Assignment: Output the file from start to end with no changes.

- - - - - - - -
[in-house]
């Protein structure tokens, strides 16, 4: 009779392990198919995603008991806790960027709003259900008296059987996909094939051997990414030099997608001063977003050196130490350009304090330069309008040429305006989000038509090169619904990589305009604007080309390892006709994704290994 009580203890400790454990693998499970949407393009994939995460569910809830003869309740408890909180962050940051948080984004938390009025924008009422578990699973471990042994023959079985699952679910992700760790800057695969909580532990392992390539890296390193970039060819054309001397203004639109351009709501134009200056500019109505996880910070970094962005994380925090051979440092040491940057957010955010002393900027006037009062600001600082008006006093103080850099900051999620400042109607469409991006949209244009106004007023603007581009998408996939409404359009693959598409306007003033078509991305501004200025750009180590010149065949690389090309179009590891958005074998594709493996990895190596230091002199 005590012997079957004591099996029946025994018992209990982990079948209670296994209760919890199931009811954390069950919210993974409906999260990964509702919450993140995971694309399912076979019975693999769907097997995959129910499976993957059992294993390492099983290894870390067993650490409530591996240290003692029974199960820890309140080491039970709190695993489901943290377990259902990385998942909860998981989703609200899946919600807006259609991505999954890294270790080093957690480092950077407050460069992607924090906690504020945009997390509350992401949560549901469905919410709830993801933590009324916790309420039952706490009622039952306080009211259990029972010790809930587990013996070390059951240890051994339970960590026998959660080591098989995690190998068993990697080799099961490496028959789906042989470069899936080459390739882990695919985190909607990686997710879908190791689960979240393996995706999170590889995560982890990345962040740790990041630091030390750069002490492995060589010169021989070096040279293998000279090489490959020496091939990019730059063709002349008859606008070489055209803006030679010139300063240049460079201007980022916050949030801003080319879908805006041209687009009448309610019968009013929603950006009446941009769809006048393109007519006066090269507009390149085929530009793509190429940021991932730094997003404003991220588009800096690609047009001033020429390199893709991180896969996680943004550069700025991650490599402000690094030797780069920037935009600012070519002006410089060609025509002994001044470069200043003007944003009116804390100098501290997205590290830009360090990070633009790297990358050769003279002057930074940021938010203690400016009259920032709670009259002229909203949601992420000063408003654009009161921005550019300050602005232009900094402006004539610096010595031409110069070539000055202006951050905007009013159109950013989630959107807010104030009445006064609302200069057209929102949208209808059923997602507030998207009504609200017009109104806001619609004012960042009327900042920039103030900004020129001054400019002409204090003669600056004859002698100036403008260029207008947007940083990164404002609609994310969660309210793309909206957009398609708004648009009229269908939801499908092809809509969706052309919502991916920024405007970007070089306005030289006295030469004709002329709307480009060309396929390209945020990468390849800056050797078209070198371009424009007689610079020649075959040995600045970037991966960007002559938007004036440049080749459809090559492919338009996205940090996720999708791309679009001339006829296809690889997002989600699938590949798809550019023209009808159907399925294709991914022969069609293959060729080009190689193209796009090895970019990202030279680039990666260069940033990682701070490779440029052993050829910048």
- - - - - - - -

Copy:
[in-house]
């Protein structure tokens, strides 16, 4: 009779392990198919995603008991806790960027709003259900008296059987996909094939051997990414030099997608001063977003050196130490350009304090330069309008040429305006989000038509090169619904990589305009604007080309390892006709994704290994 009580203890400790454990693998499970949407393009994939995460569910809830003869309740408890909180962050940051948080984004938390009025924008009422578990699973471990042994023959079985699952679910992700760790800057695969909580532990392992390539890296390193970039060819054309001397203004639109351009709501134009200056500019109505996880910070970094962005994380925090051979440092040491940057957010955010002393900027006037009062600001600082008006006093103080850099900051999620400042109607469409991006949209244009106004007023603007581009998408996939409404359009693959598409306007003033078509991305501004200025750009180590010149065949690389090309179009590891958005074998594709493996990895190596230091002199 005590012997079957004591099996029946025994018992209990982990079948209670296994209760919890199931009811954390069950919210993974409906999260990964509702919450993140995971694309399912076979019975693999769907097997995959129910499976993957059992294993390492099983290894870390067993650490409530591996240290003692029974199960820890309140080491039970709190695993489901943290377990259902990385998942909860998981989703609200899946919600807006259609991505999954890294270790080093957690480092950077407050460069992607924090906690504020945009997390509350992401949560549901469905919410709830993801933590009324916790309420039952706490009622039952306080009211259990029972010790809930587990013996070390059951240890051994339970960590026998959660080591098989995690190998068993990697080799099961490496028959789906042989470069899936080459390739882990695919985190909607990686997710879908190791689960979240393996995706999170590889995560982890990345962040740790990041630091030390750069002490492995060589010169021989070096040279293998000279090489490959020496091939990019730059063709002349008859606008070489055209803006030679010139300063240049460079201007980022916050949030801003080319879908805006041209687009009448309610019968009013929603950006009446941009769809006048393109007519006066090269507009390149085929530009793509190429940021991932730094997003404003991220588009800096690609047009001033020429390199893709991180896969996680943004550069700025991650490599402000690094030797780069920037935009600012070519002006410089060609025509002994001044470069200043003007944003009116804390100098501290997205590290830009360090990070633009790297990358050769003279002057930074940021938010203690400016009259920032709670009259002229909203949601992420000063408003654009009161921005550019300050602005232009900094402006004539610096010595031409110069070539000055202006951050905007009013159109950013989630959107807010104030009445006064609302200069057209929102949208209808059923997602507030998207009504609200017009109104806001619609004012960042009327900042920039103030900004020129001054400019002409204090003669600056004859002698100036403008260029207008947007940083990164404002609609994310969660309210793309909206957009398609708004648009009229269908939801499908092809809509969706052309919502991916920024405007970007070089306005030289006295030469004709002329709307480009060309396929390209945020990468390849800056050797078209070198371009424009007689610079020649075959040995600045970037991966960007002559938007004036440049080749459809090559492919338009996205940090996720999708791309679009001339006829296809690889997002989600699938590949798809550019023209009808159907399925294709991914022969069609293959060729080009190689193209796009090895970019990202030279680039990666260069940033990682701070490779440029052993050829910048």